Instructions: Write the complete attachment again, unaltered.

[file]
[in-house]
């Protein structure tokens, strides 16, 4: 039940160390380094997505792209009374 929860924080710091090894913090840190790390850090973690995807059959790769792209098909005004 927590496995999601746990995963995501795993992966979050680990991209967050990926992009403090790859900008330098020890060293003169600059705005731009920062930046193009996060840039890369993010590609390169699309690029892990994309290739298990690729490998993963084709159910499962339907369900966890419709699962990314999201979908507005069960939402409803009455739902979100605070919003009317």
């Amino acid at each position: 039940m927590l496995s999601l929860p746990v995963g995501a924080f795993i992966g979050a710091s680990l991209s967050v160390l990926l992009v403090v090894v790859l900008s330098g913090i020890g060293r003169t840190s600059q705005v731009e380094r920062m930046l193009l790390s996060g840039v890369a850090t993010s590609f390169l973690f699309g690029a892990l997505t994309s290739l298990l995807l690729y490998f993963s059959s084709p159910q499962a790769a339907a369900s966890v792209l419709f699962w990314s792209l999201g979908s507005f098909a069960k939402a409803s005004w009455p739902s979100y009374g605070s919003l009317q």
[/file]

[in-house]
């Protein structure tokens, strides 16, 4: 039940160390380094997505792209009374 929860924080710091090894913090840190790390850090973690995807059959790769792209098909005004 927590496995999601746990995963995501795993992966979050680990991209967050990926992009403090790859900008330098020890060293003169600059705005731009920062930046193009996060840039890369993010590609390169699309690029892990994309290739298990690729490998993963084709159910499962339907369900966890419709699962990314999201979908507005069960939402409803009455739902979100605070919003009317």
């Amino acid at each position: 039940m927590l496995s999601l929860p746990v995963g995501a924080f795993i992966g979050a710091s680990l991209s967050v160390l990926l992009v403090v090894v790859l900008s330098g913090i020890g060293r003169t840190s600059q705005v731009e380094r920062m930046l193009l790390s996060g840039v890369a850090t993010s590609f390169l973690f699309g690029a892990l997505t994309s290739l298990l995807l690729y490998f993963s059959s084709p159910q499962a790769a339907a369900s966890v792209l419709f699962w990314s792209l999201g979908s507005f098909a069960k939402a409803s005004w009455p739902s979100y009374g605070s919003l009317q």